Quarterback Jay Cutler is nothing if not an antagonist. It’s tough to find a more scrutinized quarterback throughout the entire league (except for maybe Tony Romo) than the Chicago Bears signal caller. The majority of the criticism that Cutler garners, however, is brought on by his own actions or comments.
We can all recall the infamous NFC Championship game against the Green Bay Packers where the beleaguered Cutler seemingly bowed out early in the third quarter with a knee injury in favor of then backup Caleb Hanie. Despite an MCL tear being reported the day after the game, people lined up to read the quarterback his last rights during and after the contest. Fellow players criticized him via social media and fans were up in arms over the supposed leader of the team tapping out in the most important game of his career.
There is a new era starting with the Bears this season as Marc Trestman was hired to take the much maligned quarterback under his wing. The former CFL quarterback whisperer with the Montreal Allouettes is expected to breathe life into a stagnant offense as well as revitalize a quarterback facing a make or break season.
The QB didn’t waste any time creating a stir with the new regime when he came out recently and said that learning a new offense is a “three-year process”. Unfortunately for him, the NFL is a league of now or never so those three years will have to be condensed into the next three months if he has any hopes of sticking around in Chicago.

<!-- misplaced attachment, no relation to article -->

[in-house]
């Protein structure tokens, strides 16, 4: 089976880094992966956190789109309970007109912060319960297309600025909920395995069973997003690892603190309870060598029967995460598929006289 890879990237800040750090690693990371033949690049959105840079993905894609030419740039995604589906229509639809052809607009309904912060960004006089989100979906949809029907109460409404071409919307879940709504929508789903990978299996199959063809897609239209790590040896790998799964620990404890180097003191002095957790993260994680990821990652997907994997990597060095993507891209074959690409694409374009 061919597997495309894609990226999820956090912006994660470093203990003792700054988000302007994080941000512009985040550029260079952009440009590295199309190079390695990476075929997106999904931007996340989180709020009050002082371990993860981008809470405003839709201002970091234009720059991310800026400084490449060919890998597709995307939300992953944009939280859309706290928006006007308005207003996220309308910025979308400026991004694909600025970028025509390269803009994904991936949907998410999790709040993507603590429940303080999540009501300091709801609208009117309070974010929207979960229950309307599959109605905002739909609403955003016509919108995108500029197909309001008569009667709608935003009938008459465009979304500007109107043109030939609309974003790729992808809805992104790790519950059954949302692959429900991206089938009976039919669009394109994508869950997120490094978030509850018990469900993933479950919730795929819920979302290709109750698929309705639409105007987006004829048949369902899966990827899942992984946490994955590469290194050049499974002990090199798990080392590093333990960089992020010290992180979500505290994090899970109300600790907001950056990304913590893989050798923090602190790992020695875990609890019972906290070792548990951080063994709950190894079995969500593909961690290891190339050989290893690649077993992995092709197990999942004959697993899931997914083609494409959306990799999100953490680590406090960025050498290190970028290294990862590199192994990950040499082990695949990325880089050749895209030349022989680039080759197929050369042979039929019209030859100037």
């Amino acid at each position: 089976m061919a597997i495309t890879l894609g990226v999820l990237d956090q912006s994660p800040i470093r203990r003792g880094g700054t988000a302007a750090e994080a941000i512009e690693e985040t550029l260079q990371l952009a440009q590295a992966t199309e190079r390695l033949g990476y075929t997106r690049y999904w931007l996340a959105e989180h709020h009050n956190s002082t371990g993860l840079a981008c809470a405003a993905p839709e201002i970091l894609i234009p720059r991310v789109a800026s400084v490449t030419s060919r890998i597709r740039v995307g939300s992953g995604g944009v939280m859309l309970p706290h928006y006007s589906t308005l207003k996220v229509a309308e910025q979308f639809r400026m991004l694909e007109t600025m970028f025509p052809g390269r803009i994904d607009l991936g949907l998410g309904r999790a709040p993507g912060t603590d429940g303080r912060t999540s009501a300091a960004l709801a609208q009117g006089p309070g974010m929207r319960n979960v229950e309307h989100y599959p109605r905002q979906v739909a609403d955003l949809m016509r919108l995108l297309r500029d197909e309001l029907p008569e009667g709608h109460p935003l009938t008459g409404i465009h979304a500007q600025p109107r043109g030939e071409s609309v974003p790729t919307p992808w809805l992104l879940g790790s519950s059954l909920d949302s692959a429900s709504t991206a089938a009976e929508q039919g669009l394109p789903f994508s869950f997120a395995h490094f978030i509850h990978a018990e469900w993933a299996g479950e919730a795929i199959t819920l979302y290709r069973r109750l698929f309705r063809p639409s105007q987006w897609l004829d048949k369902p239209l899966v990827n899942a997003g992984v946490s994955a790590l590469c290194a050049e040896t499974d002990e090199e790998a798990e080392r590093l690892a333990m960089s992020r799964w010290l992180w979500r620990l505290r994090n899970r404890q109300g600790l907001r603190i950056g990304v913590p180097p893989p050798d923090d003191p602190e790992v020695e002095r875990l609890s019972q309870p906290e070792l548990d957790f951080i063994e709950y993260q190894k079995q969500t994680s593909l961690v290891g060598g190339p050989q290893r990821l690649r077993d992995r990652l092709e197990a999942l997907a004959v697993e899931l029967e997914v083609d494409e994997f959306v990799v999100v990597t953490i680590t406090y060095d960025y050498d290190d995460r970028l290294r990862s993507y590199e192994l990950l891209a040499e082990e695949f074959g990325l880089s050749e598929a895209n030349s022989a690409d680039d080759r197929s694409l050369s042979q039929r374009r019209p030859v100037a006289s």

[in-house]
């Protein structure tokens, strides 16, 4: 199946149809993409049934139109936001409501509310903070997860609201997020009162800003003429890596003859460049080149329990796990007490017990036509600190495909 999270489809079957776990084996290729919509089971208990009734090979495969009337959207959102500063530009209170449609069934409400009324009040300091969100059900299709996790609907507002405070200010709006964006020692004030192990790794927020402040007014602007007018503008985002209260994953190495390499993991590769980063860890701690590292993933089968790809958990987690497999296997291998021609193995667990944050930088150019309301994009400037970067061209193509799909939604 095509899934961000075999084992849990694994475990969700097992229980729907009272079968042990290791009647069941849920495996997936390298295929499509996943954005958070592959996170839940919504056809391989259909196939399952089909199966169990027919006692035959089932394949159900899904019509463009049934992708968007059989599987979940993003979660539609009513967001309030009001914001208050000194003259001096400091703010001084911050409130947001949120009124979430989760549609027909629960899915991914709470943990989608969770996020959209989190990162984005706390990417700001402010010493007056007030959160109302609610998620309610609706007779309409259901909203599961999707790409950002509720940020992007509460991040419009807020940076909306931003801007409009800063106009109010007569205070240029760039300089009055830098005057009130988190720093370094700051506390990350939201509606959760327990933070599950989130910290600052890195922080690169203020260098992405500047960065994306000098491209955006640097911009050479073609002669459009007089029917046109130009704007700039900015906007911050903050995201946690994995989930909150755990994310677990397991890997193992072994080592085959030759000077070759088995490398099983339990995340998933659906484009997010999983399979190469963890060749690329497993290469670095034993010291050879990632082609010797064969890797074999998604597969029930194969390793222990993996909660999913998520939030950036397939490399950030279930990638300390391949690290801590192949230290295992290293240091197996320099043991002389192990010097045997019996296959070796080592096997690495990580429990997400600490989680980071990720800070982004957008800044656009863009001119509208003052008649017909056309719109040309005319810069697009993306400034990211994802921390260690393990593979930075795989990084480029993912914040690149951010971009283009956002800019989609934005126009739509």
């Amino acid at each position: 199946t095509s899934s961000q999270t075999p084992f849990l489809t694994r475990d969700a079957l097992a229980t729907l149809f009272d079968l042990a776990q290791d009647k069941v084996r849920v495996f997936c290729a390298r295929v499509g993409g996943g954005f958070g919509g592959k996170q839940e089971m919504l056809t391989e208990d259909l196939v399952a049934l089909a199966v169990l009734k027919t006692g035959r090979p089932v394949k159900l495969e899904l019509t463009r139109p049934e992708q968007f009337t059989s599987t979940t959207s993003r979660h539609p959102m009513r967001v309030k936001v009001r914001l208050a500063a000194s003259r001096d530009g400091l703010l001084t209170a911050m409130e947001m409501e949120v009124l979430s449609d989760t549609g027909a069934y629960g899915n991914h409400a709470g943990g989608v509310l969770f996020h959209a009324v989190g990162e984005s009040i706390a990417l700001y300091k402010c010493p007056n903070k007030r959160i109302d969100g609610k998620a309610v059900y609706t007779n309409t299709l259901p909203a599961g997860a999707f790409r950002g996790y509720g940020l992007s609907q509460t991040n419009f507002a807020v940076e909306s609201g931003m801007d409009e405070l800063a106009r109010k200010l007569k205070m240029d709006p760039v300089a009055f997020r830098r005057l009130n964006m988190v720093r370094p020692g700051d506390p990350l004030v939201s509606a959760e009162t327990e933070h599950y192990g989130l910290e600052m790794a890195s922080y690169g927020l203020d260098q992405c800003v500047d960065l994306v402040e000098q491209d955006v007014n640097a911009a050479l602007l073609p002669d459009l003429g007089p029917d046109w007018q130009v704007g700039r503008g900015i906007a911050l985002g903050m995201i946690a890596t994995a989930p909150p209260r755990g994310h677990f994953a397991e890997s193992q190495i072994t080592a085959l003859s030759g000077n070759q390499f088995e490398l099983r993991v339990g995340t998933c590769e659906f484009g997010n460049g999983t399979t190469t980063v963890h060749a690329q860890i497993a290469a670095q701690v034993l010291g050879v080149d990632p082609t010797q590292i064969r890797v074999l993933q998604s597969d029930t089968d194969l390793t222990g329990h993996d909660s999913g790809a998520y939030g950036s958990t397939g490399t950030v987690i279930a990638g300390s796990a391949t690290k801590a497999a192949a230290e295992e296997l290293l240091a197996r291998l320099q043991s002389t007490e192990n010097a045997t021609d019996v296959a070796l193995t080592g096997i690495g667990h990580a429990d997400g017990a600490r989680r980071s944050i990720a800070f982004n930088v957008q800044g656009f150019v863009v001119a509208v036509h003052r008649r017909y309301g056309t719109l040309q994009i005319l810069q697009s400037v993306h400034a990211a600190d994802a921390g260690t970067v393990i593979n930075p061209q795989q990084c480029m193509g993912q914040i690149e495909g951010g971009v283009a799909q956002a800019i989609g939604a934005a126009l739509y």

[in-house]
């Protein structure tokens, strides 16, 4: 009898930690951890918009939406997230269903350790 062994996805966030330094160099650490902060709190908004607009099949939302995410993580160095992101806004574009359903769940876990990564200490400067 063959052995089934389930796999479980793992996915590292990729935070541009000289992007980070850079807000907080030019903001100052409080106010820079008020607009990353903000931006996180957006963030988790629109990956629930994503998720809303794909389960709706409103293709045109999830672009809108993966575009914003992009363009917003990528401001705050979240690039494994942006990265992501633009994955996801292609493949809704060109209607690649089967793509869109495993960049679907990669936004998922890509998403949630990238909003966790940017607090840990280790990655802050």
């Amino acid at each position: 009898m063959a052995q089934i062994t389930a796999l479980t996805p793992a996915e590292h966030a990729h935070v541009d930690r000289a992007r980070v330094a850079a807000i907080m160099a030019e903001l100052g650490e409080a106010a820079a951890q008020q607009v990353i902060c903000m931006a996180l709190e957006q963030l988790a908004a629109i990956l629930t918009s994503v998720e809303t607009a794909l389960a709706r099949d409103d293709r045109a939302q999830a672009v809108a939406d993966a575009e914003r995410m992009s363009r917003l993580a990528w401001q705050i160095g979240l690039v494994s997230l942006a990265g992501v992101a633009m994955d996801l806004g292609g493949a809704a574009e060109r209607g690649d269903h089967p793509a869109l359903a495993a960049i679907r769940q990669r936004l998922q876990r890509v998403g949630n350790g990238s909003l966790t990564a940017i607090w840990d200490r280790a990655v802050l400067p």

Cutler’s main competition coming into training camp is obviously himself. If the nonchalant attitude can take a hike and a motivated leader shows up in late July, the Bears have to be confident about their future. If the typical un-enthused, disinterested man under center returns, however, Cutler’s contract year will be his last in the Windy City.
Optimism is through the roof in one of the league’s largest markets heading into the 2013 season. The argument could be made that the cupboard has been bare for much of Cutler’s time in Chicago, but this season that isn’t the case. Investments were made to fortify a once shoddy offensive line with the addition of Jermon Bushrod and give Cutler a check down target when things down field don’t open up in tight end Martellus Bennett.
Quite frankly, this is it. Cutler is in the quintessential put up or shut up season, and the Bears need to see something to convince them that their once hyped franchise quarterback is worth hanging onto. We saw the motivation of a contract year lead Joe Flacco to big things with the Baltimore Ravens last season. The Bears have to hope a similar situation plays itself out for them in 2013.